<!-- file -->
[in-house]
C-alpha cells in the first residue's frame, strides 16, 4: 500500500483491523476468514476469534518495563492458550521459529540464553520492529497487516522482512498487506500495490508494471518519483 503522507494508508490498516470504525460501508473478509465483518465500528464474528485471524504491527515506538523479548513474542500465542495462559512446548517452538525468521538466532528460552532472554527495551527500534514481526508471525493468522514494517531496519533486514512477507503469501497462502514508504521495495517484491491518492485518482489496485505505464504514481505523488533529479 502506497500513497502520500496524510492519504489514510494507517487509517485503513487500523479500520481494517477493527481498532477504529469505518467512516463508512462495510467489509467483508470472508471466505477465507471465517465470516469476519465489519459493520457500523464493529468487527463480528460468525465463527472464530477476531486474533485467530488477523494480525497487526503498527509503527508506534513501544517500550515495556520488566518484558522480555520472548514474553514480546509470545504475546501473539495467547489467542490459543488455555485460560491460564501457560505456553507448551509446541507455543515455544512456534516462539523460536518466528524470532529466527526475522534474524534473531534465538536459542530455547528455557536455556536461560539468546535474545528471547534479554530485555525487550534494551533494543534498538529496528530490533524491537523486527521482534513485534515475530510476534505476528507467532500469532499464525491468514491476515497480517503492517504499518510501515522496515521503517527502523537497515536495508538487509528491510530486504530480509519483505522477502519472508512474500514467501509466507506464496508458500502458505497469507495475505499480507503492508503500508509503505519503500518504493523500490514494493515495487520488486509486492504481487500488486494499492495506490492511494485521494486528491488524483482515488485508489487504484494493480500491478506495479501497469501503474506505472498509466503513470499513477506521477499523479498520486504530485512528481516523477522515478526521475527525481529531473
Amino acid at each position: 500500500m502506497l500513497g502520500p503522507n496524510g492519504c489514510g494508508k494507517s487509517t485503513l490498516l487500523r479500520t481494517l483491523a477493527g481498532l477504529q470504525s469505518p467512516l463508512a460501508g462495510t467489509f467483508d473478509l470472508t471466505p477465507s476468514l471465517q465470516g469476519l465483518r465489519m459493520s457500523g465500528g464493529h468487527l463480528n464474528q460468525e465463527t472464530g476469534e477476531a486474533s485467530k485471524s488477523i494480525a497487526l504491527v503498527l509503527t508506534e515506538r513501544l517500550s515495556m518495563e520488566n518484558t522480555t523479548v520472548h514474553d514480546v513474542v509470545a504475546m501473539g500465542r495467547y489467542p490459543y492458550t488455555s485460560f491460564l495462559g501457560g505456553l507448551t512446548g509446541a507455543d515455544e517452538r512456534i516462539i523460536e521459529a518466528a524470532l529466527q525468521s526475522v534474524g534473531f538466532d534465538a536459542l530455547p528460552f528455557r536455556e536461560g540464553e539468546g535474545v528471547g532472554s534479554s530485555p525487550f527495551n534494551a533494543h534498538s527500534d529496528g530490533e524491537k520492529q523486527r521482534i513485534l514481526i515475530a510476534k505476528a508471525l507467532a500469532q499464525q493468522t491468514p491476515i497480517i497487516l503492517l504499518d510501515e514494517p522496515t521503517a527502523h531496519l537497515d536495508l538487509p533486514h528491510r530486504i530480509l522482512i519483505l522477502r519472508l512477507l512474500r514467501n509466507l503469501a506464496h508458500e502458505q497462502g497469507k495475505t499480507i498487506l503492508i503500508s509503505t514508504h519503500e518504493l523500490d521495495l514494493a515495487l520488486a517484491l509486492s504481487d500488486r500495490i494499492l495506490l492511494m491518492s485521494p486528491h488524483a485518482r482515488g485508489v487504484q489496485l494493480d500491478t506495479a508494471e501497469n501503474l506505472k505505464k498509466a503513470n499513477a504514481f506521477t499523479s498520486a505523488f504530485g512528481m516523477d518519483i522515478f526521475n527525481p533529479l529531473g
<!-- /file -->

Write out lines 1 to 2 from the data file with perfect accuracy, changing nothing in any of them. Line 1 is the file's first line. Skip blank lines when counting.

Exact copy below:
[in-house]
C-alpha cells in the first residue's frame, strides 16, 4: 500500500483491523476468514476469534518495563492458550521459529540464553520492529497487516522482512498487506500495490508494471518519483 503522507494508508490498516470504525460501508473478509465483518465500528464474528485471524504491527515506538523479548513474542500465542495462559512446548517452538525468521538466532528460552532472554527495551527500534514481526508471525493468522514494517531496519533486514512477507503469501497462502514508504521495495517484491491518492485518482489496485505505464504514481505523488533529479 502506497500513497502520500496524510492519504489514510494507517487509517485503513487500523479500520481494517477493527481498532477504529469505518467512516463508512462495510467489509467483508470472508471466505477465507471465517465470516469476519465489519459493520457500523464493529468487527463480528460468525465463527472464530477476531486474533485467530488477523494480525497487526503498527509503527508506534513501544517500550515495556520488566518484558522480555520472548514474553514480546509470545504475546501473539495467547489467542490459543488455555485460560491460564501457560505456553507448551509446541507455543515455544512456534516462539523460536518466528524470532529466527526475522534474524534473531534465538536459542530455547528455557536455556536461560539468546535474545528471547534479554530485555525487550534494551533494543534498538529496528530490533524491537523486527521482534513485534515475530510476534505476528507467532500469532499464525491468514491476515497480517503492517504499518510501515522496515521503517527502523537497515536495508538487509528491510530486504530480509519483505522477502519472508512474500514467501509466507506464496508458500502458505497469507495475505499480507503492508503500508509503505519503500518504493523500490514494493515495487520488486509486492504481487500488486494499492495506490492511494485521494486528491488524483482515488485508489487504484494493480500491478506495479501497469501503474506505472498509466503513470499513477506521477499523479498520486504530485512528481516523477522515478526521475527525481529531473